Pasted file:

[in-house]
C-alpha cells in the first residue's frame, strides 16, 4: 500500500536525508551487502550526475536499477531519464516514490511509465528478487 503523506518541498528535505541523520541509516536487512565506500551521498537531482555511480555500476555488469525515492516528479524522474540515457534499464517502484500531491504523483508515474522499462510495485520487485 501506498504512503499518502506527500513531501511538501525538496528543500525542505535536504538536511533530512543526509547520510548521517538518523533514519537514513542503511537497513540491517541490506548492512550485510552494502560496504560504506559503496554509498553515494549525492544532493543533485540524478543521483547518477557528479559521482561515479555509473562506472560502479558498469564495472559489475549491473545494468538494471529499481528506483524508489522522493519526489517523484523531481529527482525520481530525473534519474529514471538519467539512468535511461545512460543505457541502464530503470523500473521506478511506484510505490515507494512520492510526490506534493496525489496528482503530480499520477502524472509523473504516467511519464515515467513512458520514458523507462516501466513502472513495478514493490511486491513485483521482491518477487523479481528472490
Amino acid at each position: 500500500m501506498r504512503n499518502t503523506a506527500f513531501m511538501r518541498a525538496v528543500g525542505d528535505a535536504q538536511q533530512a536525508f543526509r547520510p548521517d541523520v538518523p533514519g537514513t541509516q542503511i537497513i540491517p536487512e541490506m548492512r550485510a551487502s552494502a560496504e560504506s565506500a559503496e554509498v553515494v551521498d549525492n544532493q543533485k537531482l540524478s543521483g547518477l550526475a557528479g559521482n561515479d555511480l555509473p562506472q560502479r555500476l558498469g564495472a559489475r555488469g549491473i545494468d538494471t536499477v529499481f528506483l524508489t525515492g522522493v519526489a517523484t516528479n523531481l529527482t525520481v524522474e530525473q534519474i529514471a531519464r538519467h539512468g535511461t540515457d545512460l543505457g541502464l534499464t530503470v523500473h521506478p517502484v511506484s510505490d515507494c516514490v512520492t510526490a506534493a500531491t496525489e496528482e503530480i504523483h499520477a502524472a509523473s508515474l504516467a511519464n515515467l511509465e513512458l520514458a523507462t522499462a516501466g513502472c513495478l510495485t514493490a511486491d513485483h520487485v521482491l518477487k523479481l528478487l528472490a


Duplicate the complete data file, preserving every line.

[in-house]
C-alpha cells in the first residue's frame, strides 16, 4: 500500500536525508551487502550526475536499477531519464516514490511509465528478487 503523506518541498528535505541523520541509516536487512565506500551521498537531482555511480555500476555488469525515492516528479524522474540515457534499464517502484500531491504523483508515474522499462510495485520487485 501506498504512503499518502506527500513531501511538501525538496528543500525542505535536504538536511533530512543526509547520510548521517538518523533514519537514513542503511537497513540491517541490506548492512550485510552494502560496504560504506559503496554509498553515494549525492544532493543533485540524478543521483547518477557528479559521482561515479555509473562506472560502479558498469564495472559489475549491473545494468538494471529499481528506483524508489522522493519526489517523484523531481529527482525520481530525473534519474529514471538519467539512468535511461545512460543505457541502464530503470523500473521506478511506484510505490515507494512520492510526490506534493496525489496528482503530480499520477502524472509523473504516467511519464515515467513512458520514458523507462516501466513502472513495478514493490511486491513485483521482491518477487523479481528472490
Amino acid at each position: 500500500m501506498r504512503n499518502t503523506a506527500f513531501m511538501r518541498a525538496v528543500g525542505d528535505a535536504q538536511q533530512a536525508f543526509r547520510p548521517d541523520v538518523p533514519g537514513t541509516q542503511i537497513i540491517p536487512e541490506m548492512r550485510a551487502s552494502a560496504e560504506s565506500a559503496e554509498v553515494v551521498d549525492n544532493q543533485k537531482l540524478s543521483g547518477l550526475a557528479g559521482n561515479d555511480l555509473p562506472q560502479r555500476l558498469g564495472a559489475r555488469g549491473i545494468d538494471t536499477v529499481f528506483l524508489t525515492g522522493v519526489a517523484t516528479n523531481l529527482t525520481v524522474e530525473q534519474i529514471a531519464r538519467h539512468g535511461t540515457d545512460l543505457g541502464l534499464t530503470v523500473h521506478p517502484v511506484s510505490d515507494c516514490v512520492t510526490a506534493a500531491t496525489e496528482e503530480i504523483h499520477a502524472a509523473s508515474l504516467a511519464n515515467l511509465e513512458l520514458a523507462t522499462a516501466g513502472c513495478l510495485t514493490a511486491d513485483h520487485v521482491l518477487k523479481l528478487l528472490a